The first is The Knife's 'Silent Shout: An Audio Visual Experience' concert. They perform so rarely, and this setlist has every song that I love, and it's so typically them, with the masks and the big screens and all the other ways they disembody themselves during the performance.



And the live version of 'Heartbeats' as perfored during this concert is just gorgeous.



Now, technically there is no way I could have been seeing The Knife live in Gothenberg in 2006: I lived in Sydney at the time and could hardly go halfway around the world to see a concert, but the other gig I have regret about missing was much more doable: Massive Attack at the Melt Festival in 2010.



It's the usual Massive Attack fabulousness with their usual cast of collaborators up on the stage at different moments, and their live version of 'Atlas Air' here is bitter and furious and everything I could have wanted from the song.



Other bands/singers I regret missing at specific moments during their careers — although I couldn't pinpoint it to a specific concert — are Florence + the Machine during tours for either Lungs or Ceremonials (the later albums just don't do it for me), and Daft Punk when they were touring for the Discovery album.

Do any of you have concert regrets?
dolorosa_12: (mucha moet)
Three of the books I was most anticipating for 2019 were published in three consecutive weeks in January, so I've been having a fantastic time reading this month! All of them were utterly fabulous, and exactly what I hoped for — so they're going to be a hard act to follow. The books are The Winter of the Witch by Katherine Arden (the final book in her Winternight Trilogy, historical fantasy that weaves mythology with the events of fourteenth-century Russia), The Kingdom of Copper by S.A. Chakraborty (the second book in her Daevabad Trilogy, a series about the political tensions in a djinn kingdom from the point of view of a girl who began her life as a scammer in the streets of Cairo during the Napoleonic wars), and The Gilded Wolves by Roshani Chokshi (the first in a series of heist novels whose characters live in a magical version of Belle Époque Paris and essentially steal back the antiquities looted by colonial powers).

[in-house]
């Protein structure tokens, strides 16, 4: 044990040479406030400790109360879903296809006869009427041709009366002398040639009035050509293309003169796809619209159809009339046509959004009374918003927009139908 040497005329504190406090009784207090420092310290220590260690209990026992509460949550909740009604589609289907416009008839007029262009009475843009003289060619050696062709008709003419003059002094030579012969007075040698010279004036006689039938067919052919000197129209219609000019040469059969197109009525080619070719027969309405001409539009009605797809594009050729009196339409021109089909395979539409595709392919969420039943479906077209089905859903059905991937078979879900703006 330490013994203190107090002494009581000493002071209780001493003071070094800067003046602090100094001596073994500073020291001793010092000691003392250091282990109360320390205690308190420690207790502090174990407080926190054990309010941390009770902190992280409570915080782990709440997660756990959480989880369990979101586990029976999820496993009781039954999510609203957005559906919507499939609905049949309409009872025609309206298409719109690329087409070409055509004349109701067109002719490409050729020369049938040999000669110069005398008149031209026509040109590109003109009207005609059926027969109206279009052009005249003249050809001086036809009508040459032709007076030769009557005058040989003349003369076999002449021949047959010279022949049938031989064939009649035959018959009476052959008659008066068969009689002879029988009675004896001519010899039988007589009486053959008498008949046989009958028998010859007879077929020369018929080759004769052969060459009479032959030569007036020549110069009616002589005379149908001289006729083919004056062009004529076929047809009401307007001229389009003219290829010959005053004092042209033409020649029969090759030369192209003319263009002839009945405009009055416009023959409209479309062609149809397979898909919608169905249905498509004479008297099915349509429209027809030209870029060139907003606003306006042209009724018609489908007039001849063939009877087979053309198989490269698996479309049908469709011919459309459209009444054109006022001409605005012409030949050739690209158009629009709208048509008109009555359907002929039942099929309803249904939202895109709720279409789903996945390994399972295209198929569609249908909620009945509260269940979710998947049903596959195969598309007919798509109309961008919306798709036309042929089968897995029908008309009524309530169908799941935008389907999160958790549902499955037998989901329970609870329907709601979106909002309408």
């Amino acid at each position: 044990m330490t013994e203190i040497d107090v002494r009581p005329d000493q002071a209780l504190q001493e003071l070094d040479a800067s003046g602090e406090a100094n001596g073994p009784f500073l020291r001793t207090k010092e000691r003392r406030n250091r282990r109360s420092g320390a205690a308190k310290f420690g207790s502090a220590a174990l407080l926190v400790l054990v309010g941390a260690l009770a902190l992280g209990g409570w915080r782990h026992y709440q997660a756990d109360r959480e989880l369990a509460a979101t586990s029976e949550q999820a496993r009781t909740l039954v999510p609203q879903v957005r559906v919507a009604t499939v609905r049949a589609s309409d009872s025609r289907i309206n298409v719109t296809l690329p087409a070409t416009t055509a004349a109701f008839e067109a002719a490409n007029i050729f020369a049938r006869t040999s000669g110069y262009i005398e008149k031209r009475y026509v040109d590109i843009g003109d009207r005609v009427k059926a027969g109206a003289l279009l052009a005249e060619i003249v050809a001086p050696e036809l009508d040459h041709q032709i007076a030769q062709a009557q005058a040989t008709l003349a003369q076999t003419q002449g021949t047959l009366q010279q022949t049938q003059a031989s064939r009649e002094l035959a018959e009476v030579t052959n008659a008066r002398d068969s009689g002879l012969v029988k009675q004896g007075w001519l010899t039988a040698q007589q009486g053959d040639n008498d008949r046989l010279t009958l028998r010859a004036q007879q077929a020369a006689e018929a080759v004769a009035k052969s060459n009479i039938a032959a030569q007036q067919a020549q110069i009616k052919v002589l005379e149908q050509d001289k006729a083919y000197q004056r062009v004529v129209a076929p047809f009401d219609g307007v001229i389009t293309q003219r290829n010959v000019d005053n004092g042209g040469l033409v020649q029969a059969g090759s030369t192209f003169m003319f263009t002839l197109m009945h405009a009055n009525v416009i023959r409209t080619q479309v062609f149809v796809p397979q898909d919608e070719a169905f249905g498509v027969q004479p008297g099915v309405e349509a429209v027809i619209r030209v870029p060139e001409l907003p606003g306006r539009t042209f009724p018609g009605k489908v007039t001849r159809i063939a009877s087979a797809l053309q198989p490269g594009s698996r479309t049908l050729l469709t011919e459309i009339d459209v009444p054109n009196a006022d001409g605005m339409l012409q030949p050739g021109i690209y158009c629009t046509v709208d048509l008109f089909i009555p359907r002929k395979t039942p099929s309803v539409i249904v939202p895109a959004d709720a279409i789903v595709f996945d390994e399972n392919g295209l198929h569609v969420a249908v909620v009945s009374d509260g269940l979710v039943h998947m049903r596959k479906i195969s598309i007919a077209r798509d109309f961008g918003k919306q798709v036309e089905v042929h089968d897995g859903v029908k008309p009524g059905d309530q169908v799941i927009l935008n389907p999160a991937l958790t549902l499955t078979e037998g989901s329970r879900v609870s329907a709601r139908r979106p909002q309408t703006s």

I reviewed all three books over on my reviews blog, and as always would love to talk with you about them in the comments either here or there.
dolorosa_12: (le guin)
BBC Scotland has been posting little interviews on Twitter with people who migrated to and made their homes in Scotland. They're all really wonderful, but this one in particular really resonated with me. The specifics are obviously very different (he's a Polish baker living in Scotland, I'm an Australian librarian living in the southeast of England), but the underlying foundations of our respective migration stories — as far as I can tell from a heavily edited three-minute interview — are the same. Our adult lives in our countries of origin didn't feel right, like a coat that didn't fit. We were restless, directionless, not sure how to be where we were, and, like a last, desperate throw of the dice, we left, as if changing our location would enable us to change ourselves. And, astonishingly, that is what happened.

I forget, sometimes, until I compare my life ten years ago with what it is now, how miserable and uncomfortable and frightened I was. I felt like I had lost myself. I didn't realise how depressed and afraid I was until, in complete desperation, I emigrated, and realised, after about a month, that the fog had completely lifted. That the fear had gone. That I felt like myself again, for the first time in my adult life.